The Supreme Court today agreed to hear arguments in Fisher v. University of Texas at Austin, a case challenging the University of Texas at Austin’s incoherent racial preferences for school admission. In the program at issue, the University admits two groups of students. The first group includes everyone in the top 10% of their high school class. The remaining slots are filled using a broader range of factors, including race, which was not an admissions factor until 2005. The aim of including racial preferences is to achieve racial balancing in a particular major, reaching down to even the classroom level.
The University’s position is remarkably illogical and out of the legal mainstream, even for those that accept the now constitutionally questionable premise that racial preferences are legitimate. Their program is not designed to correct racial enrollment or increasing diversity on campus. The program’s targeting of racial “balance” within majors and classes makes that clear. Furthermore, minority enrollment increased significantly to 21% after the state abandoned a racial preferences plan in favor of the 10% plan, and it only marginally increased after the state added racial preferences in 2005. Instead, the program is an ill-conceived and impractical attempt at racial balancing within the actual classroom. It ignores the pain caused by denying admission to otherwise qualified applicants for something they cannot control, in quest of attaining a fleeting goal with almost non-existent benefits.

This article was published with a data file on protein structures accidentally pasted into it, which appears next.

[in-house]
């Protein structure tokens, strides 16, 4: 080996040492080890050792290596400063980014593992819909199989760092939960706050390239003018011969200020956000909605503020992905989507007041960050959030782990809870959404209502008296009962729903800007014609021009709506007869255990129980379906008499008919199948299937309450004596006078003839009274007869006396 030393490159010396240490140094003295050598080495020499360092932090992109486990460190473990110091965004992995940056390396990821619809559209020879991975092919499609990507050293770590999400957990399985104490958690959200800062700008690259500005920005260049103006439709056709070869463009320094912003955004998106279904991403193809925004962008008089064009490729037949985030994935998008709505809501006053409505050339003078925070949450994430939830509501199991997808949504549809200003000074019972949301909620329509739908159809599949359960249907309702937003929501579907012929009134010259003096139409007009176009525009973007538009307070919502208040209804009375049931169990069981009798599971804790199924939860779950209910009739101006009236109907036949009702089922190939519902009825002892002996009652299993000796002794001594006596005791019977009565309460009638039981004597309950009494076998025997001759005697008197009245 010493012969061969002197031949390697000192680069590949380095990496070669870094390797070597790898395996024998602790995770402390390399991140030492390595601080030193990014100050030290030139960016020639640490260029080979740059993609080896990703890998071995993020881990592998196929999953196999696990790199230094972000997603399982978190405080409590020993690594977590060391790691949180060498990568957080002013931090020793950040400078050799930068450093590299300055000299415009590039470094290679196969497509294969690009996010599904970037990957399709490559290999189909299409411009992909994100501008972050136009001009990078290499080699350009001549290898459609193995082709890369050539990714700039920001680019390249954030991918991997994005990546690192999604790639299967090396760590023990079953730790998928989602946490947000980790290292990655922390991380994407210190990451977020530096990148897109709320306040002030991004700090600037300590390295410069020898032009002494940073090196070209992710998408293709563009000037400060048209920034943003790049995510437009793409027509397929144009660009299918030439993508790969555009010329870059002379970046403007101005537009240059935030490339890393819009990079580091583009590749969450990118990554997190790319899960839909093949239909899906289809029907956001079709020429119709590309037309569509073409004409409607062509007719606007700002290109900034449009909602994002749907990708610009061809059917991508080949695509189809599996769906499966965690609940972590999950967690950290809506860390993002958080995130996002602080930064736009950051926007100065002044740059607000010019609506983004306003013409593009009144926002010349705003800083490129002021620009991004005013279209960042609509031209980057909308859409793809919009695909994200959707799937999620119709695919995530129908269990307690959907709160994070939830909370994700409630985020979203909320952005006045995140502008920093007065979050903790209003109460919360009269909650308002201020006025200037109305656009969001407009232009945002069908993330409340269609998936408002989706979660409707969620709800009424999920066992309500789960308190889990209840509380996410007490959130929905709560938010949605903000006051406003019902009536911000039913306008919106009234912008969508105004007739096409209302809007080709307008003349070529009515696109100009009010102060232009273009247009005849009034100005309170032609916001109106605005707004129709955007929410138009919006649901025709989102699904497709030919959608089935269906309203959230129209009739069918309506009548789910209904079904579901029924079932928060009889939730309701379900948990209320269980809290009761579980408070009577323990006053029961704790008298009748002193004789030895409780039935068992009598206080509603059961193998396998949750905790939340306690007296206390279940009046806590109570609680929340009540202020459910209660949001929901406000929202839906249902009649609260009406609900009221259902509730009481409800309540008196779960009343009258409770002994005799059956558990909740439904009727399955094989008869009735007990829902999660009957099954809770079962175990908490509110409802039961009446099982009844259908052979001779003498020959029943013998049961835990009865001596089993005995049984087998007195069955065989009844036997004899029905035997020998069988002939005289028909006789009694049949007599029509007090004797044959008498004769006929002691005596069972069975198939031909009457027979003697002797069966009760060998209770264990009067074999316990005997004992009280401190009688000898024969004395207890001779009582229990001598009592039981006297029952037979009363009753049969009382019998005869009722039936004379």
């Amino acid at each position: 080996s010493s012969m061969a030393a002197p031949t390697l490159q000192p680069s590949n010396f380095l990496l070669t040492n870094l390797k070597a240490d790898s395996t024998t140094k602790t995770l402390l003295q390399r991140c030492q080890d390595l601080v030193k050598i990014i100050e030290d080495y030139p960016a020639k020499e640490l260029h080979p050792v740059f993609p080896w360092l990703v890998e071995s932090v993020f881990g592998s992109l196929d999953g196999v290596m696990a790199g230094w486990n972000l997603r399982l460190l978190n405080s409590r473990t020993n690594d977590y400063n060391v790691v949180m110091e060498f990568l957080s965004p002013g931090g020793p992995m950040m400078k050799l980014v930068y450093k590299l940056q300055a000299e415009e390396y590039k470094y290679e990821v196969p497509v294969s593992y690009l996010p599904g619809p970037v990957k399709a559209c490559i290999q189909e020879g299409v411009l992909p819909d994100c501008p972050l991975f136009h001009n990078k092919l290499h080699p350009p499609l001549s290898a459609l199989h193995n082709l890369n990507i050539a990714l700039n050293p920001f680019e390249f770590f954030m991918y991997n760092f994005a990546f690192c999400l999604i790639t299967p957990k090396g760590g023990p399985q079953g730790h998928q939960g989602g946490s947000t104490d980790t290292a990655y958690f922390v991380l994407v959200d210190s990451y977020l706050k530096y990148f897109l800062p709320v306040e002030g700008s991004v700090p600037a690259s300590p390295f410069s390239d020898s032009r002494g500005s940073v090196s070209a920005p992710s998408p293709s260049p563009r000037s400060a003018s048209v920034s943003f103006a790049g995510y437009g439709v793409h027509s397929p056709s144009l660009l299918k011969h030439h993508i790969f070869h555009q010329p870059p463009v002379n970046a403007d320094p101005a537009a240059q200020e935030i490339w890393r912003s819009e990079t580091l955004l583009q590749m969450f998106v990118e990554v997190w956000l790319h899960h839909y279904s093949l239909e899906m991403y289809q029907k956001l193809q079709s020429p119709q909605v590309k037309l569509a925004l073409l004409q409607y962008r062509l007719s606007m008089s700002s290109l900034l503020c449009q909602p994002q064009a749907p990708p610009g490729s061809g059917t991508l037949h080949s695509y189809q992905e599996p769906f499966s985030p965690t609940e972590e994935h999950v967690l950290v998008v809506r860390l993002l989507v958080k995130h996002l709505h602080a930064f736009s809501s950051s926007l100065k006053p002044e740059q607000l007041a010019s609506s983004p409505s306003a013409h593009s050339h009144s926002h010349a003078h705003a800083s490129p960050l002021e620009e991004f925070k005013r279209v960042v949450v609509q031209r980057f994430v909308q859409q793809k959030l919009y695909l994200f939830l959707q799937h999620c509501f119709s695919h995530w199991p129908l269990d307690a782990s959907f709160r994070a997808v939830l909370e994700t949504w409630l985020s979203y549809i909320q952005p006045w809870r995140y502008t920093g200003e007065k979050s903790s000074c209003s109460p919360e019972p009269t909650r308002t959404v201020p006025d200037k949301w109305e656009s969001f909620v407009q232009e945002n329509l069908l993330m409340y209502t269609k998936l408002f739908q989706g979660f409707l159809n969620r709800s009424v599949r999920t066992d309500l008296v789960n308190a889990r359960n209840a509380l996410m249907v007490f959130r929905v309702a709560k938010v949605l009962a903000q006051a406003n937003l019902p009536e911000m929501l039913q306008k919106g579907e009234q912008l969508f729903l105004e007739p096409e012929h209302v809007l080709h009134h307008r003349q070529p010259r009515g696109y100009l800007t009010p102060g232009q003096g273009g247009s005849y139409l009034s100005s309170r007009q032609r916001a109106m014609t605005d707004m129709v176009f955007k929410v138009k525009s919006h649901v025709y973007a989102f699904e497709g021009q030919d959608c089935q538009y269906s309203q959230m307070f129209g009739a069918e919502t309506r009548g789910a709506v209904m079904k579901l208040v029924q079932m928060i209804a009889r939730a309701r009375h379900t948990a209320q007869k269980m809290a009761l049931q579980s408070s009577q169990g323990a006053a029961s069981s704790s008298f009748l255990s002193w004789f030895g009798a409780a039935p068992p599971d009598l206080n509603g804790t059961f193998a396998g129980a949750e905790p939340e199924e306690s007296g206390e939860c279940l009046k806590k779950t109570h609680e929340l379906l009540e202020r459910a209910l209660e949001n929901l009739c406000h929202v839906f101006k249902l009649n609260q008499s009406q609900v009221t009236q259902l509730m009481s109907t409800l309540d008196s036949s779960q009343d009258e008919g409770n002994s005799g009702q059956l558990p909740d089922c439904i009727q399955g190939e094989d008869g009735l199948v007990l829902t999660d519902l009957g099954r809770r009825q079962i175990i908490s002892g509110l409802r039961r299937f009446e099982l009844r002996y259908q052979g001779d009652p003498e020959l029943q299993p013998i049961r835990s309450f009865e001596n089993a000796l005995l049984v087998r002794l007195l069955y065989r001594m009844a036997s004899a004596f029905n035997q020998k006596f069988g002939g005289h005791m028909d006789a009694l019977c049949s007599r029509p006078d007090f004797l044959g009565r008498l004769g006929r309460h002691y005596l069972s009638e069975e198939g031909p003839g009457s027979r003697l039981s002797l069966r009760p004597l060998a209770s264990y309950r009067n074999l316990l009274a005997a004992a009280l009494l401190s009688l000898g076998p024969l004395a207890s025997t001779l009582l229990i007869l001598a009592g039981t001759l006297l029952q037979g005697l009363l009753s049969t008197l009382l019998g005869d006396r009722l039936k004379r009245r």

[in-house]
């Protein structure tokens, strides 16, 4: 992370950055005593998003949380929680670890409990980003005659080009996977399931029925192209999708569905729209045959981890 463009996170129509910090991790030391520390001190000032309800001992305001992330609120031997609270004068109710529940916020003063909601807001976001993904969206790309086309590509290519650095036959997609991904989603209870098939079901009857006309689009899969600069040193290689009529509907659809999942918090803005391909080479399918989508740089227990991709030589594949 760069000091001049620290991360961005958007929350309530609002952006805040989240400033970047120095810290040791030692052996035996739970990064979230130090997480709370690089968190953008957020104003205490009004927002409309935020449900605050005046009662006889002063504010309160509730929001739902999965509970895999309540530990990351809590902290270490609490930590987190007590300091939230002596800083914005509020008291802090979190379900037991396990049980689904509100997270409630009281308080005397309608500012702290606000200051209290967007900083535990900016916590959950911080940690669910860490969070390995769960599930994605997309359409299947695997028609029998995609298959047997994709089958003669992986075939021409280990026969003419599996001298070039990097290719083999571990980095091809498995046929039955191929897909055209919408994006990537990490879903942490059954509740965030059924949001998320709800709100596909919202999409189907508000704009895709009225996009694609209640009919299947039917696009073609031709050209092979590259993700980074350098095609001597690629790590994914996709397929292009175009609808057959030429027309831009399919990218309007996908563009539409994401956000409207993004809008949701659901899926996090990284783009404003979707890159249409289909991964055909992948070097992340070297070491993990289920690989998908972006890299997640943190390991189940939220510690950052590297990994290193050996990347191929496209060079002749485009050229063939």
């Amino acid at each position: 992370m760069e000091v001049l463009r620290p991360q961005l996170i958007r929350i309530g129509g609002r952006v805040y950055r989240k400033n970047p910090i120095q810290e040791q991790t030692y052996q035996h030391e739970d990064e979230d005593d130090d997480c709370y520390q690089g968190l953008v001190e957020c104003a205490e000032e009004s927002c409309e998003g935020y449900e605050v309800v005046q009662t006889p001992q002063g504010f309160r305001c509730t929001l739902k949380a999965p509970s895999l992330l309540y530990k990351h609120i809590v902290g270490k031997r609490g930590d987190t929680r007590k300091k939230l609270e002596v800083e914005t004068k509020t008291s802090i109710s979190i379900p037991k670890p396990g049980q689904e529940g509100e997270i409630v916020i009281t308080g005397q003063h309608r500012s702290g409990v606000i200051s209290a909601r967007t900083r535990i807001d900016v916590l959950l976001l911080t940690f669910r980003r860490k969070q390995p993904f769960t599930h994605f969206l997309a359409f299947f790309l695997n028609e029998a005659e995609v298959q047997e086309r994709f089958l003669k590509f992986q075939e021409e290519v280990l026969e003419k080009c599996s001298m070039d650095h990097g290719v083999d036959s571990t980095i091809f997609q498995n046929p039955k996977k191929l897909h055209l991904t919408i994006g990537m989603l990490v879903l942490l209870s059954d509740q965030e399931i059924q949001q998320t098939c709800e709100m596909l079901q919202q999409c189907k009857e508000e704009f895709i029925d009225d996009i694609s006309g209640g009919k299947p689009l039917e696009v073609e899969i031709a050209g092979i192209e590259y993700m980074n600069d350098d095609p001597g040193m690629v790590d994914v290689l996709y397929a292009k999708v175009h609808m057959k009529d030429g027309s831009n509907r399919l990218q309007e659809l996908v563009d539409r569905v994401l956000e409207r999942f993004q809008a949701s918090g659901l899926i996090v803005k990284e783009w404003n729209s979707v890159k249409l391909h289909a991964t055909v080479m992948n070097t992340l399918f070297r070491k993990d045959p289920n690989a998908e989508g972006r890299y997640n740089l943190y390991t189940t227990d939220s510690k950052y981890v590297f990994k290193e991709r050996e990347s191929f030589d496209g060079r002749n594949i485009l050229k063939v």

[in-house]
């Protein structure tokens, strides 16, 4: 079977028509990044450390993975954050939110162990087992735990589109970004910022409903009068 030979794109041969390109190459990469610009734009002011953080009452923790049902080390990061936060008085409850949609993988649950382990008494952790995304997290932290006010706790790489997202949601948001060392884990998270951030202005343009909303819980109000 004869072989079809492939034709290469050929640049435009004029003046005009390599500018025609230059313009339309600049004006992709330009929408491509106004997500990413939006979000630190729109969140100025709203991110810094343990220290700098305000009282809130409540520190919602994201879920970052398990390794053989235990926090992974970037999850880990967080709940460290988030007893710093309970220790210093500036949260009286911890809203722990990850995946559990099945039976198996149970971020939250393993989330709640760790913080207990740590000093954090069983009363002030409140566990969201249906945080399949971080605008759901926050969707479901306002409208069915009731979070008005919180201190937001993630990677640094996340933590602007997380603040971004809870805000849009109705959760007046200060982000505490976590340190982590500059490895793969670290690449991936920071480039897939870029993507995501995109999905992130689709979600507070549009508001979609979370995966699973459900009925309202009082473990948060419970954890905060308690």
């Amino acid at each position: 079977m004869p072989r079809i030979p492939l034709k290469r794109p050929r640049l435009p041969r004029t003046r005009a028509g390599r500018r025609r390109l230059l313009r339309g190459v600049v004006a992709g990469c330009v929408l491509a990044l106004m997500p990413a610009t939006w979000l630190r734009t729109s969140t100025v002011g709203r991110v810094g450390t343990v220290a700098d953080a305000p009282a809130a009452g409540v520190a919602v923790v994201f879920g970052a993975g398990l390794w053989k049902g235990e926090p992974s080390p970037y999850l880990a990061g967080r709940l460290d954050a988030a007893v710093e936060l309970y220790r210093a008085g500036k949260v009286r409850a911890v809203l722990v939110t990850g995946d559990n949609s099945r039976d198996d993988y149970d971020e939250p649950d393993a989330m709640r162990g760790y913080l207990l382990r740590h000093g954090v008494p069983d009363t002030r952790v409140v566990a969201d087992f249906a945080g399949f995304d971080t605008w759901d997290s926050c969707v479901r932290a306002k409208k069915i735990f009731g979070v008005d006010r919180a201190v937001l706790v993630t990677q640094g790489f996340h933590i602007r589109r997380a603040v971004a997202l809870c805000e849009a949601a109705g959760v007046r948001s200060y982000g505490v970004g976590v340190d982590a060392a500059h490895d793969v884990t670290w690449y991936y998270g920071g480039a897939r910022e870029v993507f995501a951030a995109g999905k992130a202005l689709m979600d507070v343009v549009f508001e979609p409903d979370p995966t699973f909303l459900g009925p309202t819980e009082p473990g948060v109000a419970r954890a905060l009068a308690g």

Many observers believe that this case could mark the end of racial preferences in higher education admissions, as the makeup of the Court has become much less favorable to racial preferences since Grutter v. Bollinger (2003), a case that narrowly upheld the University of Michigan Law School’s use of racial preferences.